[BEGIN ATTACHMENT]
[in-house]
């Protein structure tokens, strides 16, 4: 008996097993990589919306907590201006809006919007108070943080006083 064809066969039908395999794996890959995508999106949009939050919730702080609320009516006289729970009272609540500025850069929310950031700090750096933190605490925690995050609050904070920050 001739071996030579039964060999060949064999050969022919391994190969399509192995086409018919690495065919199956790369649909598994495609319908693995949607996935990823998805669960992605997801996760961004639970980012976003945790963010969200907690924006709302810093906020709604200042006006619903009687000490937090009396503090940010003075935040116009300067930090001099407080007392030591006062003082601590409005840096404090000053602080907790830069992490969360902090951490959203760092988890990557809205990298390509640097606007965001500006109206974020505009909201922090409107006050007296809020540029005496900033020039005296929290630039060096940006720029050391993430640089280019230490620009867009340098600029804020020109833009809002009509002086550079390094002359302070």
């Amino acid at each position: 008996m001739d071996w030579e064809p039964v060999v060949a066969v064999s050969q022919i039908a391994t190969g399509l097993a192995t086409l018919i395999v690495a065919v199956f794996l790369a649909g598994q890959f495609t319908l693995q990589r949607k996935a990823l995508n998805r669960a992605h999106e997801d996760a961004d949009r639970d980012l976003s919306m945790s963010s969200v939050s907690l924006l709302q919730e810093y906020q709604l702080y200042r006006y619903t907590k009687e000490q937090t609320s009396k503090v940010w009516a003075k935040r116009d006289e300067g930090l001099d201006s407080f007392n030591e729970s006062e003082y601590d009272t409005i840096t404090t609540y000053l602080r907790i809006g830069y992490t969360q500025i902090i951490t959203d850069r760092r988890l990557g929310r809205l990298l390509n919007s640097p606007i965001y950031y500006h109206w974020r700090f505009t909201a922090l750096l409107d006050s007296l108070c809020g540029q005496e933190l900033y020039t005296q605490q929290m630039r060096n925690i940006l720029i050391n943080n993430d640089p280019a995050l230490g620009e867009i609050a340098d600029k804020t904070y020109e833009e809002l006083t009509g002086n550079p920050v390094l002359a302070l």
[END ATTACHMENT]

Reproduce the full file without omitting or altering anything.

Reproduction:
[in-house]
């Protein structure tokens, strides 16, 4: 008996097993990589919306907590201006809006919007108070943080006083 064809066969039908395999794996890959995508999106949009939050919730702080609320009516006289729970009272609540500025850069929310950031700090750096933190605490925690995050609050904070920050 001739071996030579039964060999060949064999050969022919391994190969399509192995086409018919690495065919199956790369649909598994495609319908693995949607996935990823998805669960992605997801996760961004639970980012976003945790963010969200907690924006709302810093906020709604200042006006619903009687000490937090009396503090940010003075935040116009300067930090001099407080007392030591006062003082601590409005840096404090000053602080907790830069992490969360902090951490959203760092988890990557809205990298390509640097606007965001500006109206974020505009909201922090409107006050007296809020540029005496900033020039005296929290630039060096940006720029050391993430640089280019230490620009867009340098600029804020020109833009809002009509002086550079390094002359302070």
């Amino acid at each position: 008996m001739d071996w030579e064809p039964v060999v060949a066969v064999s050969q022919i039908a391994t190969g399509l097993a192995t086409l018919i395999v690495a065919v199956f794996l790369a649909g598994q890959f495609t319908l693995q990589r949607k996935a990823l995508n998805r669960a992605h999106e997801d996760a961004d949009r639970d980012l976003s919306m945790s963010s969200v939050s907690l924006l709302q919730e810093y906020q709604l702080y200042r006006y619903t907590k009687e000490q937090t609320s009396k503090v940010w009516a003075k935040r116009d006289e300067g930090l001099d201006s407080f007392n030591e729970s006062e003082y601590d009272t409005i840096t404090t609540y000053l602080r907790i809006g830069y992490t969360q500025i902090i951490t959203d850069r760092r988890l990557g929310r809205l990298l390509n919007s640097p606007i965001y950031y500006h109206w974020r700090f505009t909201a922090l750096l409107d006050s007296l108070c809020g540029q005496e933190l900033y020039t005296q605490q929290m630039r060096n925690i940006l720029i050391n943080n993430d640089p280019a995050l230490g620009e867009i609050a340098d600029k804020t904070y020109e833009e809002l006083t009509g002086n550079p920050v390094l002359a302070l």